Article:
Frankly, it couldn't be much easier to play. And this is exactly how Microsoft will take over the family party game market. Bringing a second player into a game is as simple as walking into the game space - the Kinect unit sees the new player and asks if they want to play. No second controller to set up, no buttons for the player to learn.

And the stack of launch games for Kinect backs this up. While hardcore gamers have little to celebrate with these titles, things like Kinect Adventures (which comes bundled with the $229 device) put players in scenarios including an underwater glass box that's under assault from grumpy fish - putting hands and feet over cracks stops leaks and wins the game. A series of high-energy river raft rides see players - it's best with two - leaning their bodies to control the raft, jumping and ducking to hit or miss obstacles. This is not videogaming for the sedentary player - almost all Kinect titles leave you gasping for breath and with a good sweat on by the end. The 15-odd games on the launch list - with plenty more promised in coming months - include a Harry Potter game, the beat-'em-up title Fighters Uncaged, sports games collections that include boxing, bowling and a very basic version of football. There's the overly cute Kinectimals, which lets kids (or easily amused grown-ups) interact with tiger and other big cat cubs, throwing balls, playing jump rope, or simply giving them a scratch behind the ear - they even respond to voice commands.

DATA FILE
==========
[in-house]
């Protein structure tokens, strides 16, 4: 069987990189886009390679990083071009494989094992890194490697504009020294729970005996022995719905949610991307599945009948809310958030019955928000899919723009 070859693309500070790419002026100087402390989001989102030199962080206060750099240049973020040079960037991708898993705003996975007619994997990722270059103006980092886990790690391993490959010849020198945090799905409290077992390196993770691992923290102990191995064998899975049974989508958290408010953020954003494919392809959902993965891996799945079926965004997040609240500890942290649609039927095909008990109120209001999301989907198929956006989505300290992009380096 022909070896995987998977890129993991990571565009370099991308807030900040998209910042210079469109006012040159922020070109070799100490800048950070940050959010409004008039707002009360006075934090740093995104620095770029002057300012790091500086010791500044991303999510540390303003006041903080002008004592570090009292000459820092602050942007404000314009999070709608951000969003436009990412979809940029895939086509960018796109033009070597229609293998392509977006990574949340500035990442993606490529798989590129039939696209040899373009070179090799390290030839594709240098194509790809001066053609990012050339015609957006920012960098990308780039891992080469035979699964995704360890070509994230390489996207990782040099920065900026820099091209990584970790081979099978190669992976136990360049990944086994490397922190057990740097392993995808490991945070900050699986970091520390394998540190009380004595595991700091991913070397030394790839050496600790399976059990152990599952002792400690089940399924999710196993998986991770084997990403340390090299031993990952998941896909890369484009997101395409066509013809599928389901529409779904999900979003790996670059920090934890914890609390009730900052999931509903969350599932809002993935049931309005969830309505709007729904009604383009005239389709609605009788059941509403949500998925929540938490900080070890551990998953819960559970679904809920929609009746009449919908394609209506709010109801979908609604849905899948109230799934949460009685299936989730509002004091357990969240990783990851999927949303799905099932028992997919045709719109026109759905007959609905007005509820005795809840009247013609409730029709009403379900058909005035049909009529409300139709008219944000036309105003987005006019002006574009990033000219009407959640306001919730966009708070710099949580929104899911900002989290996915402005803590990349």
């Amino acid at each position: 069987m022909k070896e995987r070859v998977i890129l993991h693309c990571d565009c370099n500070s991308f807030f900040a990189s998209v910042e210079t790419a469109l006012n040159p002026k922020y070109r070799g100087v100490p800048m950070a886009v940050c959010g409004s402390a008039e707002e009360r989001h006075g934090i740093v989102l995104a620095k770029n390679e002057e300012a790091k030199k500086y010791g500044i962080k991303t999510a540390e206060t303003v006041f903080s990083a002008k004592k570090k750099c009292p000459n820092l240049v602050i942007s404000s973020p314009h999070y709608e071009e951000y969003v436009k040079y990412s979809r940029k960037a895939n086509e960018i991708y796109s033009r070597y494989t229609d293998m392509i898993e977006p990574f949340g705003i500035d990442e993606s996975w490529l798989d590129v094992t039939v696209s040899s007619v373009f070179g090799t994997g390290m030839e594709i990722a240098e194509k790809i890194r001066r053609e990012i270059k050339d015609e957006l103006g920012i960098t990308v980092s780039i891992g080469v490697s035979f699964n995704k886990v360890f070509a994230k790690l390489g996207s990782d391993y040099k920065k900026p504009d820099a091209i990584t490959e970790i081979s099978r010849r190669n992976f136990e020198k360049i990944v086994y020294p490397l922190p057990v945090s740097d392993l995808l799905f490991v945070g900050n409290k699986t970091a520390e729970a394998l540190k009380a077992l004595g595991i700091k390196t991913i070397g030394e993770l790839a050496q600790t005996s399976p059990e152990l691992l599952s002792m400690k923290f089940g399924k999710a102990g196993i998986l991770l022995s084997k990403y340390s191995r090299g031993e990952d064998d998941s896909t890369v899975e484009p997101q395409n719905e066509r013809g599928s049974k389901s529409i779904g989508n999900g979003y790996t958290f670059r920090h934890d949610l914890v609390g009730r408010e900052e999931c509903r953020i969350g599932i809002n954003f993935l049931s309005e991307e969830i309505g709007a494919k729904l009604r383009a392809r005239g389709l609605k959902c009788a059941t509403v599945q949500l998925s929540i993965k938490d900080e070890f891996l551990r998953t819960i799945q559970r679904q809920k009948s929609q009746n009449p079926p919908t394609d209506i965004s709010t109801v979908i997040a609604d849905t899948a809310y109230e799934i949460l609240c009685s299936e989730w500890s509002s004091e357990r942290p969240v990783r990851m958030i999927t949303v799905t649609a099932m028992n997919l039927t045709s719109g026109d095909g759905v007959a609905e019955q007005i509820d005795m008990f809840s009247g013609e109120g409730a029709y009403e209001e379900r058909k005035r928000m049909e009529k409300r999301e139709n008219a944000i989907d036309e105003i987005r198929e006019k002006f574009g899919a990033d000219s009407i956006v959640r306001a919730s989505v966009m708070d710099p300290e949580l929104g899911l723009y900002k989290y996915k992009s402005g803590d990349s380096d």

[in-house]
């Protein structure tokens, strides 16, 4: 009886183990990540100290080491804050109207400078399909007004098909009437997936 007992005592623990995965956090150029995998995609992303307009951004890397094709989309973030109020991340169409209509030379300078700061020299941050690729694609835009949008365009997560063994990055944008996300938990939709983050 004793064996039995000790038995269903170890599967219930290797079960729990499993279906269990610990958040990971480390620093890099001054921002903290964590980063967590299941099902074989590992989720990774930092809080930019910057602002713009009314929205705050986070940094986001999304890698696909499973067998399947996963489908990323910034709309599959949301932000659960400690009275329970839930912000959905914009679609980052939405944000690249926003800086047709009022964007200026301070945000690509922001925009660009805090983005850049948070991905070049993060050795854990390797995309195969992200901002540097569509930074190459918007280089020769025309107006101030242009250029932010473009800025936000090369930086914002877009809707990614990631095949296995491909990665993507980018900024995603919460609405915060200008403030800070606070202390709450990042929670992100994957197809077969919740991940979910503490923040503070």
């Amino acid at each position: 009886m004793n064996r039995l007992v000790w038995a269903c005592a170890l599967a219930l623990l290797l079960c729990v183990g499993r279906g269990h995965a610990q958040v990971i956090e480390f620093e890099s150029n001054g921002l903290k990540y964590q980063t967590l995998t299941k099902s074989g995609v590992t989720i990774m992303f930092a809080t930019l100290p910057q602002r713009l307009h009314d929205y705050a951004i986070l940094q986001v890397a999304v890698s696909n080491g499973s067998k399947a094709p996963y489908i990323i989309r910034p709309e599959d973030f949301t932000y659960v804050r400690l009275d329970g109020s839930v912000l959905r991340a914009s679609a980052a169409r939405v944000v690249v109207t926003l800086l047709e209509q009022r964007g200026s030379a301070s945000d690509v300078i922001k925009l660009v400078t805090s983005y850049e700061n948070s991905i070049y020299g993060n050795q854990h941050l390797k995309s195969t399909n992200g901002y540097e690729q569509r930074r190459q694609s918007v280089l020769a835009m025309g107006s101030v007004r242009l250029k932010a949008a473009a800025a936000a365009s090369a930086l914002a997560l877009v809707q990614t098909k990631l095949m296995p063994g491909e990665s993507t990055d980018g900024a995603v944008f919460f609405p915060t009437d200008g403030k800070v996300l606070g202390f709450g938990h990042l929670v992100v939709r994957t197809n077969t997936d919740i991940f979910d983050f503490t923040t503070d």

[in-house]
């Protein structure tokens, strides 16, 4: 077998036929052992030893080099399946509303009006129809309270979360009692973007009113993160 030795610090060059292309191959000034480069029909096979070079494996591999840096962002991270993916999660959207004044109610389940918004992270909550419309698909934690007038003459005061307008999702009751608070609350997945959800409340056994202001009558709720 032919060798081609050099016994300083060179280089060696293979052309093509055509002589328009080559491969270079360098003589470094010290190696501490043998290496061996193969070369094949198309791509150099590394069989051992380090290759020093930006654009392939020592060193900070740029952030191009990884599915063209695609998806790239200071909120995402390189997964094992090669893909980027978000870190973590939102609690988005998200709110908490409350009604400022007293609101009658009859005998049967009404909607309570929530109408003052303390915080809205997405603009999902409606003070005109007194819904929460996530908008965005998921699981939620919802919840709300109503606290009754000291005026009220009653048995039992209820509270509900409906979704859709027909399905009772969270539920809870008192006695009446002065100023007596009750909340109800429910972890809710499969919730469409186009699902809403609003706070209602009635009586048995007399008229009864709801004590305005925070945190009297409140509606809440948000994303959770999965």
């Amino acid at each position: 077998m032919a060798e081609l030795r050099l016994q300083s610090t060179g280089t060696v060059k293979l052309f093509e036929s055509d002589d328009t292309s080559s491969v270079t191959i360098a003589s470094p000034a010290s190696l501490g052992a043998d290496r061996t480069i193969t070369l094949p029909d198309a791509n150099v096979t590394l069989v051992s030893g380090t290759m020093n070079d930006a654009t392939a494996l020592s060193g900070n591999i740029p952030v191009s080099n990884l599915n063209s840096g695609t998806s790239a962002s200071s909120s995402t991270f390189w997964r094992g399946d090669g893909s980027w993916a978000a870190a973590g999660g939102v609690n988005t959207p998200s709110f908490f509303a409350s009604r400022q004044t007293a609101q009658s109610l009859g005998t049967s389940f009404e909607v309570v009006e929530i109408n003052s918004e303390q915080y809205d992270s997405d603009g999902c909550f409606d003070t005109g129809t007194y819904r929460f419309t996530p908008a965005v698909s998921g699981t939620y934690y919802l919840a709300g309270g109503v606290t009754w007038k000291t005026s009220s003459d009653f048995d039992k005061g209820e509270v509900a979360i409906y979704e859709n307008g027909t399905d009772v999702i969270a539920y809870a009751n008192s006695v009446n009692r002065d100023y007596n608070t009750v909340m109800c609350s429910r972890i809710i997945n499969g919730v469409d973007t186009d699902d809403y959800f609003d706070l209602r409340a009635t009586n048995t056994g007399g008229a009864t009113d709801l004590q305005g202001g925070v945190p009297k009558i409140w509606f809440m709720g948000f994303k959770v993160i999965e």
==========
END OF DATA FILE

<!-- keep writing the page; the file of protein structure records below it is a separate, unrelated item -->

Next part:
Getting players off the couch was exactly what made the Wii an attractive option for parents who didn't want the kids festering in front of television screens - or wanted to get involved in gaming themselves.

Exercise and weight-loss enthusiasts who were catered to with Wii Fit - which requires a "balance board" and controller - can now choose between the very impressive and complete workout programme Your Shape from Ubisoft, sweat their way through Zumba or even take on the goal-setting, hard-charging format of the hugely successful reality show The Biggest Loser.